But where was Yogi? After the men in the fleet recovered their senses, everybody was asking the same question. Meanwhile, reinforcements from other police stations had reached the troubled site and vendors on either side of the street came to the rescue and formed a shield around the vehicles under attack. The city’s circle officer, Shailendra Srivastava, ordered a counter offensive. One person was killed. The injured in the convoy were rushed to hospital. But there was still no trace of Yogi.”

As the search for him got frantic, it was found that Yogi had moved much farther ahead and was waiting for the rest of the vehicles. He was, in fact, in the first SUV of the fleet. The change-over had been done at a PWD guesthouse when the convoy had taken a short break. The attackers in Takia, probably, did not have the information about this last-minute change.

Apart from this, the book has several other unreported nuggets from Yogi’s fascinating life, from the scenic Pauri in Uttarakhand to one of the most revered maths of eastern UP and then finally to the CM house in Lucknow.

2006, did not help in Ajmer Sharif blast

Bharti Jain, In '06, Yogi had snubbed Ajmer Sharif blast convict Mar 25, 2017: The Times of India


HIGHLIGHTS

Yogi had shrugged off Sunil Joshi when he met him at Gorakhpur to seek his help to “arrange some SIM cards and weapons."

In Aseemanand's “confessional“ statement, he was told by Sunil Joshi in June 2006 that he had not got any help from either Yogi or Rajeshwar Singh.


UP CM Yogi Aditya Nath had shrugged off Sunil Joshi, a convict in the 2007 Ajmer Sharif blast case, when he met him at Gorakhpur in 2006 to seek his help to "arrange some SIM cards and weapons", according to Swami Aseemanand's "confessional" statement recorded under Section 164 of CrPC but retracted later.

TOI, based on a reconstruction of events from statements recorded before a magistrate by Aseemanand and Bharat Mohan Rateshwar alias Bharat Bhai, both accused in the Ajmer blast who are now acquitted by Special NIA court, Jaipur, has found that Sunil Joshi and Bharat Bhai had a meeting with Yogi Adityanath, then MP from Gorakhpur, in April 2006, at Aseemanand's behest. The latter had directed them in March 2006 to go to Agra to meet local Rajeshwar Singh and then get an audience with Yogi in Gorakhpur.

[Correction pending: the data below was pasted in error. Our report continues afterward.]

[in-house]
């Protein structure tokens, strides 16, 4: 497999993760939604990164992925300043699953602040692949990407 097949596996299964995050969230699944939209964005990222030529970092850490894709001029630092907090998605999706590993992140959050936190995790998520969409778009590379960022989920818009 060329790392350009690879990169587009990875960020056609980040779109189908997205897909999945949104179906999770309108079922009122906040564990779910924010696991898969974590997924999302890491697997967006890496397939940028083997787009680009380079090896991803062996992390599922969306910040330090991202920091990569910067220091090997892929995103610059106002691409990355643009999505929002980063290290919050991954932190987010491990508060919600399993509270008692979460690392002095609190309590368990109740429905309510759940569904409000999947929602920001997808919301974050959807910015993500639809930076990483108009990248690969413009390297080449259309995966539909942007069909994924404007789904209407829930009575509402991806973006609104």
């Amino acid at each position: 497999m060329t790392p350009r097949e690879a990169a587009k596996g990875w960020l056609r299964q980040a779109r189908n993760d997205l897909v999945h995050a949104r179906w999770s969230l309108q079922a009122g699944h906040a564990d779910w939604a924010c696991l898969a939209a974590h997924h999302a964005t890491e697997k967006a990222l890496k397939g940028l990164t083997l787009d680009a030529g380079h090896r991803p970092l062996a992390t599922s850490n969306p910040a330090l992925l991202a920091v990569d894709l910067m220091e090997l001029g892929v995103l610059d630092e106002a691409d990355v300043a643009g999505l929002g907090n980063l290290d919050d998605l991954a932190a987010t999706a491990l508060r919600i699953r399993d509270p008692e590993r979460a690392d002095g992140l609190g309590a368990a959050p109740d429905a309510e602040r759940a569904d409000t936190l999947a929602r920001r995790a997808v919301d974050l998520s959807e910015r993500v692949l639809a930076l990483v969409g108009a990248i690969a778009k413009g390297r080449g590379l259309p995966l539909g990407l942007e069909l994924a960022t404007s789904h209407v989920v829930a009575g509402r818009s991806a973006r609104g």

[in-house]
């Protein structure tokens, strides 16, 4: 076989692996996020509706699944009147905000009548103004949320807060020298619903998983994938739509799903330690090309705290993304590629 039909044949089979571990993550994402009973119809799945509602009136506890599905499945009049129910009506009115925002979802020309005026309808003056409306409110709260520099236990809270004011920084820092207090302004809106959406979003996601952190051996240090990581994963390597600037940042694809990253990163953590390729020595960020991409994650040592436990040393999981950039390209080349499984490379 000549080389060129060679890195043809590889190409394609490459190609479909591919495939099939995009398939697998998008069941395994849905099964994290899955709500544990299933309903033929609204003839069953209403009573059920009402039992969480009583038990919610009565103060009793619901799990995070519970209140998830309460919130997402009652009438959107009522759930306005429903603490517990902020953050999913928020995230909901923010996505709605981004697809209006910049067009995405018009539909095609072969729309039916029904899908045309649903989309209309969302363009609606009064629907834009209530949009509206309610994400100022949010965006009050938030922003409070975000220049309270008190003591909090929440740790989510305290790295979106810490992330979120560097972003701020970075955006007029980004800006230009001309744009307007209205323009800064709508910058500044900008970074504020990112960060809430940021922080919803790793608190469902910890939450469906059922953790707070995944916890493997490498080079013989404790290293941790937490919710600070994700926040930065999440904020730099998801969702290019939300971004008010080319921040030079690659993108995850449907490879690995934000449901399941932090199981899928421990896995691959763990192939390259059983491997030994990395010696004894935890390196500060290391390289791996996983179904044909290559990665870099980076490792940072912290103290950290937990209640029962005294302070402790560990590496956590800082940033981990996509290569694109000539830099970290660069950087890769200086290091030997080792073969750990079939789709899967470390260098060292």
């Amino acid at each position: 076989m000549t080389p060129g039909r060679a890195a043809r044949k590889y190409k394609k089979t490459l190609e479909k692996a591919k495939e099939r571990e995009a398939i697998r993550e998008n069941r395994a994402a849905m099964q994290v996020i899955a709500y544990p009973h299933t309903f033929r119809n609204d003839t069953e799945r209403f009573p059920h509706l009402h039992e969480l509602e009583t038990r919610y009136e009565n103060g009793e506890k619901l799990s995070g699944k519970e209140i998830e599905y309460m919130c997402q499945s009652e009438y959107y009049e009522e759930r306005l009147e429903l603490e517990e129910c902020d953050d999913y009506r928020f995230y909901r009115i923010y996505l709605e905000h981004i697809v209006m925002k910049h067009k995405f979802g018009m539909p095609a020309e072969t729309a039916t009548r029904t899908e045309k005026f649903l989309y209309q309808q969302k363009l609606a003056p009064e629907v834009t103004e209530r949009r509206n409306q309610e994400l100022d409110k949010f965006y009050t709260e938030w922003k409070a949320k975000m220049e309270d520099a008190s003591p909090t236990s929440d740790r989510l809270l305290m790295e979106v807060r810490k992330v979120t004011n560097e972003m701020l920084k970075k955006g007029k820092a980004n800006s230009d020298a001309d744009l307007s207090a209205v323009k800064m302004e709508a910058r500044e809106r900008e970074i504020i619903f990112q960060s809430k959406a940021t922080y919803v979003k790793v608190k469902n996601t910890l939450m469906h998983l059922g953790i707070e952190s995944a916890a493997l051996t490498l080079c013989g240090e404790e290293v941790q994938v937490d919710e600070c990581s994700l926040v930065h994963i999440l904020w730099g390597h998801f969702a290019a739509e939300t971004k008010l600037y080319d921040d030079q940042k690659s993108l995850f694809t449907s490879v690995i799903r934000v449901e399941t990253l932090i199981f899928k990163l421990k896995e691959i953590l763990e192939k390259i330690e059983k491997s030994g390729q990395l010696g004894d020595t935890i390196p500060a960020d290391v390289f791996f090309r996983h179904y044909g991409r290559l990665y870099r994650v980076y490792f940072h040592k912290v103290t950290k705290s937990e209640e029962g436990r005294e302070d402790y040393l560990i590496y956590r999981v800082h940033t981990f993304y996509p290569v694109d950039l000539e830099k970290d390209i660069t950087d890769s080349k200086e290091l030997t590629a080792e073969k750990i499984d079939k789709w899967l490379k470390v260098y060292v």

The two first went to Agra, where they met Rajeshwar who then took them to Gorakhpur to meet Yogi Adityanath. However, when they did get a chance to meet Yogi alone, he, as per the statement of Aseemanand recorded before a magistrate as well as an ac count provided by Bharat Bhai in his own statement under Section 164 of CrPC, showed no interest in their conversation and asked them to come back another day . "I am busy . You may meet me again after duly seeking time," Yogi was quoted by Bharat Bhai and Aseemanand as saying.

Joshi and Bharat Bhai thereafter left Gorakhpur and made no attempt to seek a second meeting with Yogi Aditya Nath. In fact, as per Aseemanand's "confessional" statement, he was told by Sunil Joshi in June 2006 that he had not got any help from either Yogi or Rajeshwar Singh.

Interestingly, Aseemanand later retracted the aforesaid confessional statement, claiming that it was made under duress. A NIA court acquitted Swami Aseemanand, Bharat Bhai as well as others in the Ajmer blasts case but convicted three others --Sunil Joshi (deceased), Devendra Singh and Bhavesh Patel.An NIA officer said that there was no scope for examining Yogi while probing the Ajmer blasts, as the statements of both Aseemanand and Bharat Bhai established that he had paid no heed to their alleged subversion plan, let alone be a party to the same. NIA had taken over probe into the Ajmer Sharif dargah blasts in 2011.